• The Expanded Universe expands a bit on the subject: in EarthForce designation, the largest and most heavy armed warships are designated dreadnoughts or battleships depending on their primary function, dreadnoughts being designed to smash enemy fleets above everything else and battleships being flagships that also carry the heaviest available weapons. Hence the Omega-class being designed a destroyer: it actually carries less weapons than the Nova, but as it's still more heavily armed than their cruisers it was given the very ominous "destroyer" designation, also kept for the formidably armed Warlock for PR reasons. As such, most races don't field dreadnoughts, but either battleships or ships with some characteristics that put them outside that designation. Such as the Minbari warcruisers, which are actually battleship-sized cruisers, used as everyone else would use cruisers, but just happen to be more powerful than anything else fielded by the Younger Races until the Warlock-class was launched, and the Orieni motherships, technically battleships but too large to qualify. Only Earth Alliance and the now-extinct Dilgar build "proper" dreadnoughts.
    • The problem with Nova's heavy plasma cannons is their relatively low range. If they can get in range, then they can deliver pain to even Minbari ships, but humans learned very quickly that the Minbari pick them off long before they have a chance to get close.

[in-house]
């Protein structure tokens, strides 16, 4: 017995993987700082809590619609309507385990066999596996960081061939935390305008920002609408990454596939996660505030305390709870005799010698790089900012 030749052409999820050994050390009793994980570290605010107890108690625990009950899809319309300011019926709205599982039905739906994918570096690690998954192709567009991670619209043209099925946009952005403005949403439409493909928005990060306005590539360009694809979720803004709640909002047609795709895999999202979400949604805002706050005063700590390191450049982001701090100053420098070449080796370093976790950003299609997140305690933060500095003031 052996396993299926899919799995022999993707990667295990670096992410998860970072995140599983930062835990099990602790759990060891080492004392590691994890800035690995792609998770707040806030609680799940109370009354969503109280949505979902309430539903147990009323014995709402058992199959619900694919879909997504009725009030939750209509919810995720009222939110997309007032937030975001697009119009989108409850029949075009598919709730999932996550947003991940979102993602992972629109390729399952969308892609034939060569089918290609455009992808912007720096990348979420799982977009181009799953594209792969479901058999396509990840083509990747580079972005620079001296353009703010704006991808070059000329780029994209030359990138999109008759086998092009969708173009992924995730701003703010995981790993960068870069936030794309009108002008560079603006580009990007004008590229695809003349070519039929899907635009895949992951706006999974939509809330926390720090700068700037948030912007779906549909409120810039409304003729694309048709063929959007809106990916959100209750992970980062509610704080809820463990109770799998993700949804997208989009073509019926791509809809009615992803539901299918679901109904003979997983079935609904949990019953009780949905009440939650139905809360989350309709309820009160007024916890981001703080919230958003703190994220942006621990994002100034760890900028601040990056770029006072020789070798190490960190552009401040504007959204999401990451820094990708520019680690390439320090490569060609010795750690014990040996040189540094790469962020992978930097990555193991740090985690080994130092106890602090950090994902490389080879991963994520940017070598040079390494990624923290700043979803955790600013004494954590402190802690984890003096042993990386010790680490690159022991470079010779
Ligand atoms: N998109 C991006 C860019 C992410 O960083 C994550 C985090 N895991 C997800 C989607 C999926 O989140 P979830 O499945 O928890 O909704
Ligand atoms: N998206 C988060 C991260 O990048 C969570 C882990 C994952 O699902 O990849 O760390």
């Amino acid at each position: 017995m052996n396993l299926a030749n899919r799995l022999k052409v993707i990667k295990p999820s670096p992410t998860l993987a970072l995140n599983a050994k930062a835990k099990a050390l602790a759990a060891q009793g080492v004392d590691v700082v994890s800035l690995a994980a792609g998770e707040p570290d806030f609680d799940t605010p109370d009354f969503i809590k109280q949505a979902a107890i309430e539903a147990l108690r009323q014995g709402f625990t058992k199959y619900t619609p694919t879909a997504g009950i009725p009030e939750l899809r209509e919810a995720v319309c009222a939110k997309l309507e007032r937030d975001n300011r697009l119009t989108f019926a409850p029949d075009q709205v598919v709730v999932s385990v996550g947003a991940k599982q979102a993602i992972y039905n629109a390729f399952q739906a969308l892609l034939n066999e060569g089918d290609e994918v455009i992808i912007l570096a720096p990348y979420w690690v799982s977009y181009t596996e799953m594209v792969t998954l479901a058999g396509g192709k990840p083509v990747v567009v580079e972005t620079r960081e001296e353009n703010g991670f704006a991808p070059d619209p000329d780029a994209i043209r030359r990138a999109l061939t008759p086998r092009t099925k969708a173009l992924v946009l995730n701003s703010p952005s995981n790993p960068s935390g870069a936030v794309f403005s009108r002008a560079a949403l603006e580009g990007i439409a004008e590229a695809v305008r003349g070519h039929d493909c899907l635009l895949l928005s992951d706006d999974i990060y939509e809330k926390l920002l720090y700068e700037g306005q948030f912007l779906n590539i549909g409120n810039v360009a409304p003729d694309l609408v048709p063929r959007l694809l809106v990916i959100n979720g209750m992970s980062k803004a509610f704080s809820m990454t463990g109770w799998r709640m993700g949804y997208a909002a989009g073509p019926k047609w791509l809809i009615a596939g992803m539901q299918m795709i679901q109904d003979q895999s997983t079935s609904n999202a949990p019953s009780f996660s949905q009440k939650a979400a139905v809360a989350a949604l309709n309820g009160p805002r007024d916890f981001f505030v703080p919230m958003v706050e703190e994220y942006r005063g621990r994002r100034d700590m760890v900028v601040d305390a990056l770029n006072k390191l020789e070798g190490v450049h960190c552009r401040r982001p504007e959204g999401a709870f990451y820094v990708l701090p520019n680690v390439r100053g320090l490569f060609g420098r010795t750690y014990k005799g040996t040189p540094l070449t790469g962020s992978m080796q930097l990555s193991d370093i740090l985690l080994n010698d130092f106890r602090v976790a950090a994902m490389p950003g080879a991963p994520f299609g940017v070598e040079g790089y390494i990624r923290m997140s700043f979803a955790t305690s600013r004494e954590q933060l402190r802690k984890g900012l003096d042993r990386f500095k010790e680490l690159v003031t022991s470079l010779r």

• Farscape: Played With. There are Scarran Dreadnoughts, which are at least a match for Peacekeeper Command Carriers (the Scarrans themselves being The Dreaded Absolute Xenophobe conquerors). Nebari "Host Ships" are, apparently, the scariest spaceship out there (trivially overpowering Command Carriers), but we never see one over the course of the series.
  • The Starfleet Technical Manual for Star Trek: The Original Series posited the existence of Dreadnoughts in Starfleet, a concept Gene Roddenberry and other Star Trek franchise overseers have hated because Starfleet is not a military and doesn't have warships. Fans who either don't get it or believe that Starfleet, while not a military, are also not stupid, keep the concept alive. Dreadnoughts appear in Expanded Universe entries of dubious canonicity, including Star Fleet Battles and the novel Dreadnought!
  • The Star Trek: Deep Space Nine episode "Valiant" features a Dominion battleship. As shown on the quotes page, it is estimated to be twice the size of a Galaxy-class starship (one of Starfleet's largest ships) and three times as powerful. It is not surprising that the titular ship fails its attack against this Dominion juggernaut.
  • The Star Trek: Voyager episode "Dreadnought" features a Cardassian weapon of mass destruction that the Maquis nicknamed "Dreadnought," specifically in reference to HMS Dreadnought. It's not only basically a gigantic photon torpedo, but has its own weapons and defenses to fight off any ships that might try to intercept it.

    Tabletop Games 
  • BattleTech: Played With. The first "true" WarShip ever produced was the TAS Dreadnought, forerunner of the Dreadnought class. Dismissed as "toys" of Terran Alliance Fleet Admiral James McKenna, he quickly proved they were very capable and deadly spaceships. It's not the biggest or most powerful WarShip in the setting, but at the time of its construction it was the only WarShip, and all other WarShips owe their existence to it.